Research by KPMG found that, together, the FTSE-350 will amass a cash surplus
of £198bn by 2008, making many of the country’s largest companies more
attractive to private equity takeovers.
As a result of the massive cash surplus, these companies face three potential
choices: to pay down debt; to increase shareholder dividends; or to fund organic
or acquisitive growth. “We believe that paying down debt is the least likely
option given that corporates are already conservatively financed,” said David
Simpson of KPMG.
The average net debt-to-earnings ratio stood at just 0.85 for the FTSE-100
and 1.75 for the FTSE-250 at the end of 2005, compared with 7.7 times for large
private equity-backed buyouts.
“While it would be inappropriate for large listed companies to ramp up debt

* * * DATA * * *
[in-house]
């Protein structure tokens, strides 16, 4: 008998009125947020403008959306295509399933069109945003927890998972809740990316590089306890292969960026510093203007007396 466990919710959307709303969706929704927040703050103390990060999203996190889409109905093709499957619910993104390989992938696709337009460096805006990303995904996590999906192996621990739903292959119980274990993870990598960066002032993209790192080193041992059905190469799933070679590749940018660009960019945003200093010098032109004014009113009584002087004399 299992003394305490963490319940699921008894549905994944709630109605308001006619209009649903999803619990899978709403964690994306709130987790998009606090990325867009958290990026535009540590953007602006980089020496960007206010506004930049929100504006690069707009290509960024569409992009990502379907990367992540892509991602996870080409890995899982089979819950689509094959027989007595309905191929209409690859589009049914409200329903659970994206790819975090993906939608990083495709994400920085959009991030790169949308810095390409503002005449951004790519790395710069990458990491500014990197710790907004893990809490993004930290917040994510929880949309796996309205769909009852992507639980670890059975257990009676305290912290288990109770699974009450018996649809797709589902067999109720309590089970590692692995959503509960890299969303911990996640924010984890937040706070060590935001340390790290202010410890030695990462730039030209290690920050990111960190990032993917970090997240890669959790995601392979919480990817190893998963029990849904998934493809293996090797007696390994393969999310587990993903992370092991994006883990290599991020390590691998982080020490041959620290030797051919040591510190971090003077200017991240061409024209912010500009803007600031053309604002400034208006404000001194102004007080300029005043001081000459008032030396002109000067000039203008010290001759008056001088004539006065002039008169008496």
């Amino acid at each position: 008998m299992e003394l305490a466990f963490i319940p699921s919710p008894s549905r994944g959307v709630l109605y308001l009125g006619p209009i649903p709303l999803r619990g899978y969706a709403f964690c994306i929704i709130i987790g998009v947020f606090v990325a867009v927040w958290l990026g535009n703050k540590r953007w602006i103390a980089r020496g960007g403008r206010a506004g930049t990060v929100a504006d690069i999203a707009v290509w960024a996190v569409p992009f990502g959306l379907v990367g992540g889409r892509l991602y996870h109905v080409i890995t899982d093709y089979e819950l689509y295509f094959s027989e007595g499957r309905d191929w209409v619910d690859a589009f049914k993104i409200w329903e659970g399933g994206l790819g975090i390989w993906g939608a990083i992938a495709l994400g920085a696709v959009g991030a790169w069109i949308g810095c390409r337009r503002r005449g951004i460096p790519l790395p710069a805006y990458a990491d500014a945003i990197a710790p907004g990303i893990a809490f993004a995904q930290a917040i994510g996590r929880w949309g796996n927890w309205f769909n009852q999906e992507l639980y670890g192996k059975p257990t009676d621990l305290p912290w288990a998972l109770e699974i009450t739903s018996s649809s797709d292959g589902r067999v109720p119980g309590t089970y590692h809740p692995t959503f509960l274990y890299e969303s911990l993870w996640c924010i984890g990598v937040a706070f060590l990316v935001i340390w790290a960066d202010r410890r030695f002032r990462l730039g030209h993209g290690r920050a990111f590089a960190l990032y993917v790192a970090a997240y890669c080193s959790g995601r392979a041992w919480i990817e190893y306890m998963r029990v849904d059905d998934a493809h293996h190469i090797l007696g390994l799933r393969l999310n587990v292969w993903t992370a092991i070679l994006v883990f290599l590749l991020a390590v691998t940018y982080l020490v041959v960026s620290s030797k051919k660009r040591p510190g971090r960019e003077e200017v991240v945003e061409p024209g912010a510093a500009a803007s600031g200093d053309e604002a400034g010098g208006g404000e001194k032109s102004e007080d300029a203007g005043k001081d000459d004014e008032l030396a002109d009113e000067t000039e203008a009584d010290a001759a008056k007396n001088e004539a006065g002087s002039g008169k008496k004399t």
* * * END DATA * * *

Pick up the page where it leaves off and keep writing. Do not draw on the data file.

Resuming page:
to private equity levels, there is nevertheless an opportunity to increase the
amount of leverage,” said Simpson. “This would provide huge potential firepower
for UK corporates over the next few years.”
The findings of the KPMG Cash Counter survey point to FTSE-100 companies
increasing shareholder dividend payments, while FTSE-250 businesses increase
their investment and acquisition activity.
For more on the KPMG report, click
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